J.B. Cole1, D.E. Franke1, and E.A. Leighton2
1Department of Animal Science, Louisiana State University, Baton Rouge, LA 70803
2The Seeing Eye, Inc., Morristown, NJ
Pedigree analysis was used to describe changes in genetic diversity in a colony of dog guides. German Shepherds (GS) and Labrador Retrievers (LR) were evaluated. Parameters estimated included average coefficients of relationship to the breed, average coefficients of inbreeding, effective founder number, effective ancestor number, founder genome equivalents, and effective population size. There were rapid increases in average pairwise relationship in both breeds, although the average was approximately one-third higher in the GS population than in the LR population. A similar trend was observed for average inbreeding. Both measures showed a steady increase for several generations and levelled off thereafter. In the current generation, relationship and inbreeding for all animals averaged 25.3% and 26.2% in GS and 15.5% and 22.0% in LR, respectively. Effective founder number initially decreased in GS until generation 3, and then increased steadily. There was a constant increase in effective founder number in LR after founding. Final values were 35.5 and 20.2 in GS and LR, respectively. A similar pattern, with current values of 23.6 and 16.9, was seen for effective ancestor number as well. This is probably due to the fact that this is a small populationwhich received new genetic material by migration distinctly different populations. Founder genome equivalents were initially higher in the GS but decreased over time in both breeds to 5.6 and 5.3 in GS and LR, respectively. Changes have been effected in the genetic management of the breeding colony to slow, and eventually reverse, the trends towards increased relationships and inbreeding. Effective population sizes are not expected to change significantly in the near- to medium-term. Use of a more diverse portfolio of sires and dams, as well as the introduction of germplasm from outside of the current breeding colony, will help insure the continued health of this population.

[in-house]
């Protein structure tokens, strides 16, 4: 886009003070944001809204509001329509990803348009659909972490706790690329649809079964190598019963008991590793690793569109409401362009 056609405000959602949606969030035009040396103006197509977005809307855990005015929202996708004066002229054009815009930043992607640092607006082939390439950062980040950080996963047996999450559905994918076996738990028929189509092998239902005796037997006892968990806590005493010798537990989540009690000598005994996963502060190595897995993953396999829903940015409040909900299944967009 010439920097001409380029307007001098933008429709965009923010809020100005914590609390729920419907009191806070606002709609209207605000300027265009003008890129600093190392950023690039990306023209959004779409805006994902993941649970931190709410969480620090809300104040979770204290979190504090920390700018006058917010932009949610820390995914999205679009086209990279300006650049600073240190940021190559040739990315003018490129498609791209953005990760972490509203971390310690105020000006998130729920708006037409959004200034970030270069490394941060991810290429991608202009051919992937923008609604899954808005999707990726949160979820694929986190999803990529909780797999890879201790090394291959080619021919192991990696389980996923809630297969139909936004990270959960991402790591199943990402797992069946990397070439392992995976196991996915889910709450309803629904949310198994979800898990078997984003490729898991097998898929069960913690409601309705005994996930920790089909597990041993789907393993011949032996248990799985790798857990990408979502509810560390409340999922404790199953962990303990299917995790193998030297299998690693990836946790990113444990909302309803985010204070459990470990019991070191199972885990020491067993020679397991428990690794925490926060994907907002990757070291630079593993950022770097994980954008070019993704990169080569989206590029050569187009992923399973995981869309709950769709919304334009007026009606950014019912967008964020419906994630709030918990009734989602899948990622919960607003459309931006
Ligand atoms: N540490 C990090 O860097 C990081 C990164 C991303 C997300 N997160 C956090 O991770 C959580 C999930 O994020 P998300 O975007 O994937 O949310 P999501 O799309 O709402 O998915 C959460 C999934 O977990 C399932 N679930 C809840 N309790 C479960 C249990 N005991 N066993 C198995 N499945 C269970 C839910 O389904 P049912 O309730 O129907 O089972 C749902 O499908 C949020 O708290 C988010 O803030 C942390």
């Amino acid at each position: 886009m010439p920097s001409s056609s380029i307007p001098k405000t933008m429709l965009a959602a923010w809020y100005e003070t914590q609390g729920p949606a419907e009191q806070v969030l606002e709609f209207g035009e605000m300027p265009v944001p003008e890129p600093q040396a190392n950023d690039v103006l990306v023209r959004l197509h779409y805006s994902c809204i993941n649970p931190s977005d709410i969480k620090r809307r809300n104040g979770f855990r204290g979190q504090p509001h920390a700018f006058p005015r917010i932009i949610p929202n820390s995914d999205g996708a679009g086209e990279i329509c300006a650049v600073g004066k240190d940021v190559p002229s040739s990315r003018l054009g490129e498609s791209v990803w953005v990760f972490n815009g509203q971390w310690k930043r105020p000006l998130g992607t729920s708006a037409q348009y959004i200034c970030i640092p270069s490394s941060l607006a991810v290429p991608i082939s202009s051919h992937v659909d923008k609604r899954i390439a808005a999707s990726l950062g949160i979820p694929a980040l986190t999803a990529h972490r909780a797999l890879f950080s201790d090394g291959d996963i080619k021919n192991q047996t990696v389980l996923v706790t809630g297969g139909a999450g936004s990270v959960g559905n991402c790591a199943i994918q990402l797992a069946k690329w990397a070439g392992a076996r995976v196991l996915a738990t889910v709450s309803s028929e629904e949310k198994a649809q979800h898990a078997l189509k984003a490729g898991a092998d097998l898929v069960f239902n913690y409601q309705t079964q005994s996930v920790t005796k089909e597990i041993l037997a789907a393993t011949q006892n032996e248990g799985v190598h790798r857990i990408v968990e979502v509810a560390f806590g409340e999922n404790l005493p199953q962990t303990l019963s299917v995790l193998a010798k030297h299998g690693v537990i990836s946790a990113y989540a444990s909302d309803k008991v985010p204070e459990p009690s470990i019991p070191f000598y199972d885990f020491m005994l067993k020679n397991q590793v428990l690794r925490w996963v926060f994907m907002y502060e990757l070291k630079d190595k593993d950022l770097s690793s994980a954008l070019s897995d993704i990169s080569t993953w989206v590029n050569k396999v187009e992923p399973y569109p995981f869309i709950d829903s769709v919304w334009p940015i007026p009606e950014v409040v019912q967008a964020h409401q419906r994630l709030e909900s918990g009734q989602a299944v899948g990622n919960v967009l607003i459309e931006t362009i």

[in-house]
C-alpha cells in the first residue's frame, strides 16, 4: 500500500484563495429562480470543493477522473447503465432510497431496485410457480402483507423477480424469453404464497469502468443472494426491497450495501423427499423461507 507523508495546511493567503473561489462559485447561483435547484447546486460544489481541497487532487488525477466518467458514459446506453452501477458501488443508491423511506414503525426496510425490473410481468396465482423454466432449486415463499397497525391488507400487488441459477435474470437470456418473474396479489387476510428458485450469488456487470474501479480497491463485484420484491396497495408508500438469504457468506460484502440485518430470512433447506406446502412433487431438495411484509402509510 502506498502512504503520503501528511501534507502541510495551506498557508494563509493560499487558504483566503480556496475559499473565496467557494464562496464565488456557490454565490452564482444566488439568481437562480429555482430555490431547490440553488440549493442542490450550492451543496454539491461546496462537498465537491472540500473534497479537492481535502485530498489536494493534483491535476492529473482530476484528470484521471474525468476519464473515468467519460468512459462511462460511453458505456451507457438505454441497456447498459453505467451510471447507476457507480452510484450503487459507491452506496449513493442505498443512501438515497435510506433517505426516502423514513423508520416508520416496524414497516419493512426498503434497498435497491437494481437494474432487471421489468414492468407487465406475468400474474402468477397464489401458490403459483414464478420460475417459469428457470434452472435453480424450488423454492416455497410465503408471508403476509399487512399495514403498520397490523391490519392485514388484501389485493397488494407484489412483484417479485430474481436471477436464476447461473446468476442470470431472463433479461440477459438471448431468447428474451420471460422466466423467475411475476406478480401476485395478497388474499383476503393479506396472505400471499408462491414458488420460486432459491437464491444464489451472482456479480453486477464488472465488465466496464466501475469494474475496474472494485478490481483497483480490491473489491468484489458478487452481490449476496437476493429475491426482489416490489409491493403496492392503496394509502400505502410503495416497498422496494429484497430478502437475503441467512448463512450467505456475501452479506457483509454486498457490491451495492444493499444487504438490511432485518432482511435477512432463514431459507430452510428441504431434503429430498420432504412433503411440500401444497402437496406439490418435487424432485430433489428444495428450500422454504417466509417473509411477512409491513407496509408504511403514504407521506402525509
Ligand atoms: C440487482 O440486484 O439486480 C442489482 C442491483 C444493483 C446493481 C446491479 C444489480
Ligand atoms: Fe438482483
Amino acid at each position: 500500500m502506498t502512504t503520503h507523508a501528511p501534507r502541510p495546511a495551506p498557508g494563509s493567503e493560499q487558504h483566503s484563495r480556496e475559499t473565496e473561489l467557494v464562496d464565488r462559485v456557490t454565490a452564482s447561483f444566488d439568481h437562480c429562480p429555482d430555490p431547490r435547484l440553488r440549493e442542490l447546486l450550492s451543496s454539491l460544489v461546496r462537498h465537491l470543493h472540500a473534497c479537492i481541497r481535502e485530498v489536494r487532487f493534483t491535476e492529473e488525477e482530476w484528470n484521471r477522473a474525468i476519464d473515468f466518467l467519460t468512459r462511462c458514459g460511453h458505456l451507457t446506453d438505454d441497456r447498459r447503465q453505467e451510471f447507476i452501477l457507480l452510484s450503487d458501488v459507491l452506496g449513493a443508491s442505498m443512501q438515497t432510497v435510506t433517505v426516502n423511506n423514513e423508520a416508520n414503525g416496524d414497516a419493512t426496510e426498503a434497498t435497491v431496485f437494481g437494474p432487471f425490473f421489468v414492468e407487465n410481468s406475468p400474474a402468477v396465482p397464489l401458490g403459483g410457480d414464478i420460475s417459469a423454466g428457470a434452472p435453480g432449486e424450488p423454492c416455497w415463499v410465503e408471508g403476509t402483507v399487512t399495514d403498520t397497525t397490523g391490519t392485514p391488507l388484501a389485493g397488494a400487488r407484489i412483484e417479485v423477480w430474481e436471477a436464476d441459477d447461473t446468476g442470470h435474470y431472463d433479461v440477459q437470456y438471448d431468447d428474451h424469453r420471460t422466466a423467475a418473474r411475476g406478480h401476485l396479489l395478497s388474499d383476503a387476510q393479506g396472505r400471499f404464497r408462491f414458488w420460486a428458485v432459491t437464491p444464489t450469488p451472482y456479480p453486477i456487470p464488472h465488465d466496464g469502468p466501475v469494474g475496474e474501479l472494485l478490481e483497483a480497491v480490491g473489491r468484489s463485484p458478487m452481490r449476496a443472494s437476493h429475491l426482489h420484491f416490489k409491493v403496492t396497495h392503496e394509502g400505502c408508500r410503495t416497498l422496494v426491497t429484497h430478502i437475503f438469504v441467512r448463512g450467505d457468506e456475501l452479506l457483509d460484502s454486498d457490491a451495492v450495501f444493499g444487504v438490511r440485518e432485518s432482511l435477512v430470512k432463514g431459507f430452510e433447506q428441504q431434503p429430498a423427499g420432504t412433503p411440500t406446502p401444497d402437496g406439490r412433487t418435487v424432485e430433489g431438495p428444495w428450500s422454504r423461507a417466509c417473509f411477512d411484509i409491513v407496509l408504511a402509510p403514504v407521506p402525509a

(Key words: population structure, dog guides, genetic diversity)